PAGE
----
Look for someone whose relationship will provide the right balance of objectivity and good communication. For example, using your mother-in-law to prepare your return might make your spouse happy, but be a disaster in the long run. When she sees proof of the insufficiency of your income to help provide for her child, will there ever be peace in your family again?
On the other extreme, CPA’s and tax attorneys aren’t for everyone, either. They may be more objective than a relative, but don’t guarantee more competence - only higher tax preparation fees. Yet, if your tax situation is more complicated than average (business or self-employment income, investments, etc.), a CPA firm or other financial experts may be better equipped to handle your needs than relatives or production-line companies such as H Bloch.
As a result, don’t be afraid to many questions of potential accountants. Any tax preparer should be receptive to inquiries from you to help in your choice. You might want to call well before April 15th, though, as many tax practitioners are either comatose under their desks or relaxing on cruise ships by that magic date.
The most obvious question to ask is the cost of preparing your return and how returns are charged. Some tax preparers charge by the form, others by the hour. Finding the lowest price is not necessarily to your benefit, but prices can range widely for the same quality of tax service.
Find out when the tax preparers believe your return can be completed. Do they provide e-filing services to the IRS and state? Timing can be critical if you have a refund coming.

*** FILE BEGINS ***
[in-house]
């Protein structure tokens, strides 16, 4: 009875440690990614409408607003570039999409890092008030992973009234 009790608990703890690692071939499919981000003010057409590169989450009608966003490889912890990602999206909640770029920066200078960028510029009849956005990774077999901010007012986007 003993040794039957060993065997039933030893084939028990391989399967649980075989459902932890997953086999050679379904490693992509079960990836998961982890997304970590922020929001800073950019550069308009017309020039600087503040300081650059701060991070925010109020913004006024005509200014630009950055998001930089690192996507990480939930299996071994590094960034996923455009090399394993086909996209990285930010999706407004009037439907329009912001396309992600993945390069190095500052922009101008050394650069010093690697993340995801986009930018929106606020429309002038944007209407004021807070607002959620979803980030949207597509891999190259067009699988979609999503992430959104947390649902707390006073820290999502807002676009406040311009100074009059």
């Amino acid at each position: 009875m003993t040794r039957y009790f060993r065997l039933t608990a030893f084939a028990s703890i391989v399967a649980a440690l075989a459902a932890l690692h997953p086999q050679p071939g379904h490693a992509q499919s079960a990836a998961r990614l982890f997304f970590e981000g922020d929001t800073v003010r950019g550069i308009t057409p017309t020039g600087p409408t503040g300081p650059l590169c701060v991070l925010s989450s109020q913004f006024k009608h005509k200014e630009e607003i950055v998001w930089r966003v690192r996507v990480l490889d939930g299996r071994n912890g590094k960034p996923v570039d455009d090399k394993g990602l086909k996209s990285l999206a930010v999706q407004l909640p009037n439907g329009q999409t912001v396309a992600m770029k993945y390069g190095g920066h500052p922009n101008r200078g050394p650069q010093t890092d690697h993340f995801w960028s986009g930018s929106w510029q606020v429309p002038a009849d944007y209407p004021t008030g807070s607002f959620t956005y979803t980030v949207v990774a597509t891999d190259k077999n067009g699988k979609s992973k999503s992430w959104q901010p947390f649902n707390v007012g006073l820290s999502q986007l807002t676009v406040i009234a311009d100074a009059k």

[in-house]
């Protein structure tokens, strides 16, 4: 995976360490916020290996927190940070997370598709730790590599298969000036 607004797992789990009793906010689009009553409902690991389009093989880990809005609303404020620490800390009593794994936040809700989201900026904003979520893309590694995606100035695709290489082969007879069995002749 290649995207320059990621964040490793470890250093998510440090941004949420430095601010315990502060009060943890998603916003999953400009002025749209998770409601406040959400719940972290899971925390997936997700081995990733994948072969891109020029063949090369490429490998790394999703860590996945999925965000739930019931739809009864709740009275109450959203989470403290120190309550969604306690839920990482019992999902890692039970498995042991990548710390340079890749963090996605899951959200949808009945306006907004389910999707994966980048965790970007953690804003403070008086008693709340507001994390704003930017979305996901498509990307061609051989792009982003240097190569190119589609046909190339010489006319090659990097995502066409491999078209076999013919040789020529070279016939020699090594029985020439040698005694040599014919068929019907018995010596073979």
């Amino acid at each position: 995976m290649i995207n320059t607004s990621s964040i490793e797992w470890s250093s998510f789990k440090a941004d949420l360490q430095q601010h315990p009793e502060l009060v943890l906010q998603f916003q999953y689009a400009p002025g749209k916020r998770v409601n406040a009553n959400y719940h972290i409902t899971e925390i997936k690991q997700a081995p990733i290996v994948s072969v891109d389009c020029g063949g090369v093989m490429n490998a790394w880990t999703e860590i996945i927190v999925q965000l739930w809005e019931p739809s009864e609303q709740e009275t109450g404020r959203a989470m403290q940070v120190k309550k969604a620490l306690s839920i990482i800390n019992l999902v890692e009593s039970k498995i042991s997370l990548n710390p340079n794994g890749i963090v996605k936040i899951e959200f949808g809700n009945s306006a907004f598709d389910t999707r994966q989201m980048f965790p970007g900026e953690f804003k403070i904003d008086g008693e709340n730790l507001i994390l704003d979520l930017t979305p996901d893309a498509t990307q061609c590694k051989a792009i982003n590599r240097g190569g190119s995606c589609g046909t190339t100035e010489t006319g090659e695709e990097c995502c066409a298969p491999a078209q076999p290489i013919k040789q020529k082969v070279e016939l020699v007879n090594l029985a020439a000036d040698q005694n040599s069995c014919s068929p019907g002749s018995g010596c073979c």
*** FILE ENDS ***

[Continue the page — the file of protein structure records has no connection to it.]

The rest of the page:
For example, my W2’s, etc were provided to my tax preparer on January 26th of this year. This CPA firm completed my tax returns on February 8th, e-filed to the applicable government agencies, and the IRS wired my refund to my bank account on February 17th (for some reason, I enjoy keeping track of such details).
Wow, that was incredibly fast. Despite my tax situation being more complicated this year, only three weeks elapsed between the handing over of tax info to the CPA and spending my entire refund. Of course, now I can look forward to being broke for virtually all of 2006.
Also, consider asking about the tax experience and background of the person preparing your return. You may not want a rookie learning his or her ABCs on your tax return. Find out if the company processes taxes in-house or not. Hundreds of thousands of American tax returns are prepared in India and elsewhere - a growing trend. The out-sourcing of tax returns isn’t necessarily a bad thing but could affect how easily you can follow-up with the preparer.
Avoid anyone who guarantees you a refund. Such assurances could mean fraudulent preparation or inadequate tax planning. Be careful of tax preparers who offer investments in swampland to help you spend your refund. Ideally, tax preparation professionals are independent of those who give you investment advice.
On the other hand, your tax preparer should give you tips on how to save tax dollars. For instance, they might point out that documenting business mileage may give you more deductions if not currently done. Preparers should pursue every tax break coming to you, nothing more.
Run from any accountant who offers to find illegal deductions for you or advises you how to hide money or deceive the IRS. If caught, you the taxpayer are liable, not necessarily the preparer.
Just to be sure, you might consider doing a search on the internet for court proceedings involving tax practitioners who may already have been accused or convicted of tax fraud. Ask your friends who they use for tax services and why.
Most tax professionals are honest and do a competent job. It can be taxing, though, to find the right one for you.